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Exaggeration is a representation of something in an excessive manner. Words or expressions associated with exaggeration include:

  • catastrophization
  • hyperbole
  • laying it on thick
  • magnification
  • maximization
  • overreaction
  • overstating
  • stretching the truth

Everyday and psycho-pathological contextsEdit

Contexts of exaggeration include:

  1. boasting and bragging by arrogant or manipulative people.
  2. inflated praise in the form of flattery and puffery.[1]
  3. a type of deception.[2]
  4. amplifying achievements, obstacles and problems to seek attention.
  5. magnifying small injuries or discomforts as an excuse to avoid responsibilities.[3]
  6. a form of cognitive distortion called magnification.
  7. overemphasizing one issue and downplaying (minimizing) the other to divert attention from it – see also Spin.
  8. inflation of the difficulty of achieving a goal after attaining it, possibly to improve self-esteem.[4]
  9. a grandiose sense of self-importance observed in narcissists.[5]
  10. "self-dramatization, theatricality, and exaggerated expression of emotion" observed in those with those with histrionic personality disorder[5] and other Cluster B personality disorders.
  11. associated with depressive, neurotic or paranoid behavior – focusing on the worst possible outcome, however unlikely, or thinking that a situation is unbearable or impossible when it is really just uncomfortable.[6][7]
  12. observed in abusers or manipulators to amplify or fabricate faults of the victim as a component of victim blaming - see also Hypercriticism.

CaricatureEdit

A caricature can refer to a portrait that exaggerates or distorts the essence of a person or thing to create an easily identifiable visual likeness.[citation needed] In literature, a caricature is a description of a person using exaggeration of some characteristics and oversimplification of others.[8]

Caricatures can be insulting or complimentary and can serve a political purpose or be drawn solely for entertainment. Caricatures of politicians are commonly used in editorial cartoons, while caricatures of movie stars are often found in entertainment magazines.

SlapstickEdit

Slapstick is a type of comedy involving exaggerated physical violence and activities which exceed the boundaries of common sense.[citation needed] These exaggerated depictions are often found in children's cartoons, and light film comedies aimed at younger audiences.

OveractingEdit

Overacting is the exaggeration of gestures and speech when acting. It may be unintentional, particularly in the case of a bad actor, or be required for the role. For the latter, it is commonly used in comical situations or to stress the evil characteristics of a villain. Since the perception of acting quality differs between people the extent of overacting can be subjective.

Paradoxical laughterEdit

Paradoxical laughter is an exaggerated expression of humor which is unwarranted by external events. It may be uncontrollable laughter which may be recognised as inappropriate by the person involved.

Exaggeration metaphorsEdit

See alsoEdit

ReferencesEdit

  1. ""puff piece." Answers.com". The American Heritage Dictionary of Idioms. Houghton Mifflin Company. 1992. http://www.answers.com/topic/puff-piece. Retrieved 2006-07-22.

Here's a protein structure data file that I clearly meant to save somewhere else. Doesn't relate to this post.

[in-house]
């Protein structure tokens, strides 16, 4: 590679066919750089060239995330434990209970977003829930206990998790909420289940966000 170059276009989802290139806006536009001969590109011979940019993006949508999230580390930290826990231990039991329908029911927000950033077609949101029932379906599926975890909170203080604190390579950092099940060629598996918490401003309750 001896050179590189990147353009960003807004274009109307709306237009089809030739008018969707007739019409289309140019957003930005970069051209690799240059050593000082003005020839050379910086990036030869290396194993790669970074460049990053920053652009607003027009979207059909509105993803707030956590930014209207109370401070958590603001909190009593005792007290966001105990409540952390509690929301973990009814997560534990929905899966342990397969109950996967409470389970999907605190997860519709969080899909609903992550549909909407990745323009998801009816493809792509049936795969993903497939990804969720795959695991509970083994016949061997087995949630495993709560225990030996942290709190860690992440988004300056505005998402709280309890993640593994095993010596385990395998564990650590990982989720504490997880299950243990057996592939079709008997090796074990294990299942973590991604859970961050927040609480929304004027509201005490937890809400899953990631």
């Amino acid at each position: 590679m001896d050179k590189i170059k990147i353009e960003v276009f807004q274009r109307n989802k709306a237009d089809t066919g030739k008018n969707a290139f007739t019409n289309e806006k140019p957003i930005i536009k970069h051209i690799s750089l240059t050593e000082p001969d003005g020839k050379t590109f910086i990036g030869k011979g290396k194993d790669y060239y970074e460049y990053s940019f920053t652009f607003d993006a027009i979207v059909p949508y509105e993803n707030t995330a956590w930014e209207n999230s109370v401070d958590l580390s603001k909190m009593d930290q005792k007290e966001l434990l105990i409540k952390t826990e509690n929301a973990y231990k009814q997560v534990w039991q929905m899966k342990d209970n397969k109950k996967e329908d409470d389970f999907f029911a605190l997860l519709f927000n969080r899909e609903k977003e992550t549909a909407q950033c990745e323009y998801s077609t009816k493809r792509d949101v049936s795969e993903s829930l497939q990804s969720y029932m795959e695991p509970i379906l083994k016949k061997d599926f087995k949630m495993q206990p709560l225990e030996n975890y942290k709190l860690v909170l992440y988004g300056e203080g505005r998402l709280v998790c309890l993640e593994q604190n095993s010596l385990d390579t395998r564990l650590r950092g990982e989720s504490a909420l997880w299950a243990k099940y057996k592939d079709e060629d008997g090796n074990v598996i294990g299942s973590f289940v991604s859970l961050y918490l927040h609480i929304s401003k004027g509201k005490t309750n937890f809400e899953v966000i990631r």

2. Guerrero, L., Anderson, P., Afifi, W. (2007). Close Encounters: Communication in Relationships (2nd ed.). Los Angeles: Sage Publications.
  3. R. Rogers Clinical Assessment of Malingering and Deception 3rd Edition, Guilford, 2008. ISBN 1-59385-699-7
  4. Beth Azar All puffed up Monitor on Psychology June 2007, Vol 38, No. 6
  5. 5.0 5.1 Diagnostic and Statistical Manual of Mental Disorders Fourth edition Text Revision (DSM-IV-TR) American Psychiatric Association (2000)
  6. John M.Grohol; PsyD. "What is Catastrophizing? – Psych Central". http://psychcentral.com/lib/2007/what-is-catastrophizing/. Retrieved 1 March 2010.
  7. http://www.outofthefog.net/CommonBehaviors/Catastrophizing.html
  8. Caricature in literature

Further readingEdit

BooksEdit

  • Duttmann, AG; Phillips, J Philosophy of Exaggeration (Continuum Studies in Continental Philosophy) (2007)

Academic papersEdit

  • Clayer, JR; Bookless, C; Ross, MW Neurosis and conscious symptom exaggeration: Its differentiation by the illness behaviour questionnaire Journal of Psychosomatic Research Volume 28, Issue 3, 1984, Pages 237-241
  • Demaree, HA; Schmeichel, BJ; Robinson, JL; Everhart, D. Erik Behavioural, affective, and physiological effects of negative and positive emotional exaggeration. Cognition and Emotion, Volume 18, Number 8, 2004, 1079-1097(19)
  • Masterson, J; Dunworth, R; Williams, N Extreme illness exaggeration in pediatric patients: A variant of Munchausen's by Proxy?. American Journal of Orthopsychiatry. Vol 58(2), Apr 1988, 188-195.
  • McNicholas, F Slonims, V & Cass H Exaggeration of Symptoms or Psychiatric Munchausen's Syndrome by Proxy? Child and Adolescent Mental Health 2003 Volume 5 Issue 2, Pages 69 - 75
  • Mittenberg, W; Patton, C; Canyock, EM; Condit, DC Base rates of malingering and symptom exaggeration. Journal of Clinical and Experimental Neuropsychology. Vol 24(8), Dec 2002, 1094-1102.
  • Mueller, J Simplicity and spook: Terrorism and the dynamics of threat exaggeration International Studies Perspectives, 2005
  • Pieper, WJ Exaggeration, puffery, inferential beliefs and deception in advertising - 1976 - University of South Carolina.
  • Sperling, OE Exaggeration as a Defense. Psychoanal Q., 32:553-548. (1963).

External linksEdit

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